We are surrounded by blessings.
There are moments of pain, fear, panic, and exhaustion every day. But all we have to do is look, and we find blessings. Family and friends to hold us up. Homegrown organic vegetables to wash in the sink. A pot of minestrone simmering on the stove. Freshly baked bread for breakfast and another loaf for tomorrow. New toys to play with. New books to read. New yarn to wind up and knit into something comforting. And many less visible blessings to teach us along the way.
With yesterday’s clinic visit behind us, we resumed our home routine today. We mixed it up a bit with some serious Lego construction in the morning before school work. School today consisted of present and past tense helping verbs, variations of long e vowel spellings, common prefixes, and writing paragraphs. It was just enough; by the conclusion sentence of his paragraph about catching fish, Benjamin was tired. Lots of tired patches today. And hungry–so, so hungry, this guy.
I’m trying to remember that this phase will pass, and there will be many days when he won’t want to eat a thing. His cheeks are puffy from the steroid and he just can’t seem to get enough food, to the point of tears sometimes. So, we offer healthy choices and push on through. Benji sure loves to help in the kitchen. He always has.
He’s been increasingly self-conscious this week. This makes perfect sense, of course, as he’s the center of such big attention right now. It wears on him a little. Today I saw him deflect this discomfort in the most lovely way: by taking extra care of those around him. He surprised Daddy with an omelet before work. He asked our neighbor and dear friend recovering from surgery how she was feeling–genuinely, and without prompt. He brought a cookie for Banyan when we went to pick him up after school. And when we packed a picnic and headed to a nearby park with a high school friend, he wanted to talk about her life, and repeatedly offered her snacks from his precious lunchbox. He has such a big heart.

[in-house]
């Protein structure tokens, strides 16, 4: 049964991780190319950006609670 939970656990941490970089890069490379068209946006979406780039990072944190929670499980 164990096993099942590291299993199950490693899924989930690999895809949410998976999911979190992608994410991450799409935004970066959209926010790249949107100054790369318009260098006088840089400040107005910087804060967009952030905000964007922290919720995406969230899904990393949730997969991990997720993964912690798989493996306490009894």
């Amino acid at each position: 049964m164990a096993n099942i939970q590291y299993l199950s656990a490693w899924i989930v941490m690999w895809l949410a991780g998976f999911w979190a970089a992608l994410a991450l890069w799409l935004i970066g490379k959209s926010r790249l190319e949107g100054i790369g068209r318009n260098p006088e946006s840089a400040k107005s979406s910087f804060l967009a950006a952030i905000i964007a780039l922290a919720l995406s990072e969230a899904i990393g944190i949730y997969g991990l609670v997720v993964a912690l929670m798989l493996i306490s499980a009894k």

In the park where we picnicked, there is a path surrounded by lush green growth from canopy to ground cover. It’s one of my favorite spots in Sarasota, partly because I’ve been there with my kids a hundred times since they were babies. We all commented on how sweet this spot was. I told Benji that I loved its rich greenness, despite the invasive kudzu and potato vine that were partially responsible. He asked what invasive meant. I explained that these are plants that don’t belong here, and that even though they are quite beautiful, they grow so fast that they don’t allow the healthy native plants to thrive. I realized tonight what a great analogy this is to living with cancer. It’s invasive, and it’s not allowing the good healthy stuff to do its job, so it’s got to go. But while it’s here with us, we may as well enjoy the beauty that comes with it.